It’s the first end-to-end digital service in the UK, and we’re immensely proud of it.” Thus Kay McCorquodale, Scottish Courts & Tribunals Service’s Chief Development and Innovation Officer, describes her baby, the Civil Online system for simple procedure actions, now enjoying its first weeks of live action.
Gestation was rather protracted. Operative since late 2016, simple procedure was designed with online functionality in mind, but first came the integrated case management system (ICMS), the back office system in use across the sheriff courts, the All Scotland Personal Injury Court and the Sheriff Appeal Court since autumn 2016. Civil Online first emerged in its own right early last year as a simple case tracker, was then enhanced to allow access to court documents, and finally on 25 April 2019 came the launch of the service that enables a simple procedure claim to be run (and defended) from start to finish online.
McCorquodale does not regret the time spent in development. “Civil Online is a bespoke system: we’ve had to develop an online system within the confines of the Simple Procedure Rules and forms. That was challenging, as you’ll know if you know the extent of the rules themselves, and led to a review of the rules and forms which is ongoing at the moment.” Discussions with solicitors, judiciary and SCTS staff who tested it also led to changes, “but that meant we had a successful system to launch in April based on that feedback”.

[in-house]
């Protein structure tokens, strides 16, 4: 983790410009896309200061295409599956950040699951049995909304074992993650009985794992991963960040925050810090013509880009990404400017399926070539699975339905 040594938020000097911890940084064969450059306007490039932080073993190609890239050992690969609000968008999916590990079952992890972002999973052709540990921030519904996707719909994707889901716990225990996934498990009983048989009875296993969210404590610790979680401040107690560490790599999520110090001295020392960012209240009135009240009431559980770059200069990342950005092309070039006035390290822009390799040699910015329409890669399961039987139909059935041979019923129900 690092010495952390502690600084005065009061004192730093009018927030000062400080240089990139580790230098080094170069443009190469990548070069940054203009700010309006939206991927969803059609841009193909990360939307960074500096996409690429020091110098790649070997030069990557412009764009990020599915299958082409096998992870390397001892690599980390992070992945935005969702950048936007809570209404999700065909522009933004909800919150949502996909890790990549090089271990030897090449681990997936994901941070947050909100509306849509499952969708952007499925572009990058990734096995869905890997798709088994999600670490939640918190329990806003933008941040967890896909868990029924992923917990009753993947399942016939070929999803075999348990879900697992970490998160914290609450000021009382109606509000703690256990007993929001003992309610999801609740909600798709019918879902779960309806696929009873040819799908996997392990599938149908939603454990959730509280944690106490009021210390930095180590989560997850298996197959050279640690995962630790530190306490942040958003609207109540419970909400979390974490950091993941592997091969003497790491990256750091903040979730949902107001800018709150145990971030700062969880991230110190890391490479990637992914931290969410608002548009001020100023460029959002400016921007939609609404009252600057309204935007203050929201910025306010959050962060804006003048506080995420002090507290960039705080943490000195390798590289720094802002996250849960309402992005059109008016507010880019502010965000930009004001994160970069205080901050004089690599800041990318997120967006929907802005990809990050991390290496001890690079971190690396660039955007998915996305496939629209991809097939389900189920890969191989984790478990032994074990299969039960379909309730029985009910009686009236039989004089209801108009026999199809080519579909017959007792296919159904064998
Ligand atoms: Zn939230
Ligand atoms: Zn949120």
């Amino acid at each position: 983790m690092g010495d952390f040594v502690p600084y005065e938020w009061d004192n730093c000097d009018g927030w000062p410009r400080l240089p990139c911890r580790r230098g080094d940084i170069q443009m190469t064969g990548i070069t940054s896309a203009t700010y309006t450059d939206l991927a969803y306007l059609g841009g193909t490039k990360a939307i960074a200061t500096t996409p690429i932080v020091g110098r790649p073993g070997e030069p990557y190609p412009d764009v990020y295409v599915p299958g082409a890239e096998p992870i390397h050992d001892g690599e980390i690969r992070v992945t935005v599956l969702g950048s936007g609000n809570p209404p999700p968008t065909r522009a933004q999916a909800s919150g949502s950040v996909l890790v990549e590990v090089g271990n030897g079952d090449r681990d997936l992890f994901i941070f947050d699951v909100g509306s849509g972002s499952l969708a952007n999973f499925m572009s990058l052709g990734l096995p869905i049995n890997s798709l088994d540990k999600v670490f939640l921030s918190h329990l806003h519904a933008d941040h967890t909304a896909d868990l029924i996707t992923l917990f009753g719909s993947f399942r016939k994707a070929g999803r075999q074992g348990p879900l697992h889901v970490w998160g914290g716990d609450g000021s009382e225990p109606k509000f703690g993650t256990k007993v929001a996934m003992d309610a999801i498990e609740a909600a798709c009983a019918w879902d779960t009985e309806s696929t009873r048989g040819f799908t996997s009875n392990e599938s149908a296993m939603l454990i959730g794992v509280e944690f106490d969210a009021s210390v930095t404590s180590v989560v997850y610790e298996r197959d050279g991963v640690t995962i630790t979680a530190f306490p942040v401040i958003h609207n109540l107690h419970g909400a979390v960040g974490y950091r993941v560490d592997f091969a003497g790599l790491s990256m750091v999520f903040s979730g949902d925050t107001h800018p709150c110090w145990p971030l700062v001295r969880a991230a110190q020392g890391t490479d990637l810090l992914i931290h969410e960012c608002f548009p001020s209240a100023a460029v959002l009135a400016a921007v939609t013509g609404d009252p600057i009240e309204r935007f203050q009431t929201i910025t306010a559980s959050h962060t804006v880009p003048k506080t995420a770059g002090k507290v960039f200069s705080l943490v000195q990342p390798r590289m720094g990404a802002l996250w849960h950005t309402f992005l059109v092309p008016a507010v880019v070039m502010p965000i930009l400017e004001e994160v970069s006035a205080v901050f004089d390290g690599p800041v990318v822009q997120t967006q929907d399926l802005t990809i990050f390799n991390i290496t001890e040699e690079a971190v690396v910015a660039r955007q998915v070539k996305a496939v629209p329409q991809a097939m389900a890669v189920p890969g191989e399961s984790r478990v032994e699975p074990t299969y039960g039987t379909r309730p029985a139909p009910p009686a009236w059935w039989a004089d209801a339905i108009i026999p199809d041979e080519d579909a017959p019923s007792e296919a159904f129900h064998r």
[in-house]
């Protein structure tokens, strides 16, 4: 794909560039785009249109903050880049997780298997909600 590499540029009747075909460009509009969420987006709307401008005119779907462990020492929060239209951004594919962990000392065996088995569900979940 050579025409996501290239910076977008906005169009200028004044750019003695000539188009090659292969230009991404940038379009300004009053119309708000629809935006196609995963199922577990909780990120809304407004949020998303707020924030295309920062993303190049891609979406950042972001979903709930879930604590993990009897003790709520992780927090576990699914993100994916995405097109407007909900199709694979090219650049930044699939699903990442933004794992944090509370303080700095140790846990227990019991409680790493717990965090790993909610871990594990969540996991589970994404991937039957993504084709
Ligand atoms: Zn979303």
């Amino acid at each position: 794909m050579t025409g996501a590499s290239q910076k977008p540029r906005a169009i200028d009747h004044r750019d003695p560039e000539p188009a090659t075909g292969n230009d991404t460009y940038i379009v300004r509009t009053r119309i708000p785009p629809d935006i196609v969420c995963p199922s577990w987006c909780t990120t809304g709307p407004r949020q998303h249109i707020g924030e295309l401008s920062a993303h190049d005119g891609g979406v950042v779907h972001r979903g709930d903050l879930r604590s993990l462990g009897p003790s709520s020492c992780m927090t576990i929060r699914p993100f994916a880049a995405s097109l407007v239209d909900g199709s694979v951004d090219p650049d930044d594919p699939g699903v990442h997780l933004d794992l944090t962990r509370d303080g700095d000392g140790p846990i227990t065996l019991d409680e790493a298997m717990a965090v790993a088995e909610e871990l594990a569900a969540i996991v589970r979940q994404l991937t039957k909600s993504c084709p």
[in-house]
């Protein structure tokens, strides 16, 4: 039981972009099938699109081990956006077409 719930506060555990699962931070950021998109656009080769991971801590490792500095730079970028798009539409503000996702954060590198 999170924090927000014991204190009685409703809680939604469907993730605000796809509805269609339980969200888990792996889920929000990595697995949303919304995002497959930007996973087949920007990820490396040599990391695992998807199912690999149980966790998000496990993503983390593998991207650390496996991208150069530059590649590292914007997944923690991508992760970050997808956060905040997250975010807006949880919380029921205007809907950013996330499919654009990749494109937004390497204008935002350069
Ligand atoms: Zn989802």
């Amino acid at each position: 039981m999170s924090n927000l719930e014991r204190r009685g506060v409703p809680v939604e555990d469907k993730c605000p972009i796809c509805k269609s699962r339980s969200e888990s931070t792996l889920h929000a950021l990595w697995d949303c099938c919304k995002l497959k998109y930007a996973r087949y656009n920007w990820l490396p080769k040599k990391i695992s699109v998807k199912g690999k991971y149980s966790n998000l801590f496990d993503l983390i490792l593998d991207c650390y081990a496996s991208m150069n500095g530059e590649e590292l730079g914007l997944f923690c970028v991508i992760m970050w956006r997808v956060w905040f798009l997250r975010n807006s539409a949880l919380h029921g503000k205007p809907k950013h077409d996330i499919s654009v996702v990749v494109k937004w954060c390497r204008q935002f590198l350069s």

On the button
So what does it involve? One notable feature is its ease of access for party litigants and lay representatives, who can simply go to the SCTS website using a phone, tablet or other device, and click on a button. Already in the first week SCTS was recording cases being submitted over the weekend, which as McCorquodale observes, illustrates enhanced access to justice. Help is at hand through links to the rules and guidance, FAQs, and if necessary by contacting the court.
Legal representatives have to register first, to allow them to manage multiple cases online – and so far more than 700 solicitors’ firms have signed up. Once registered and logged in, they can submit claims and response forms, lodge evidence, pay court fees and view electronic documents in their cases online. “We do appreciate that not everybody is able to access the digital service, so the traditional paper claims will continue as well,” McCorquodale assures us.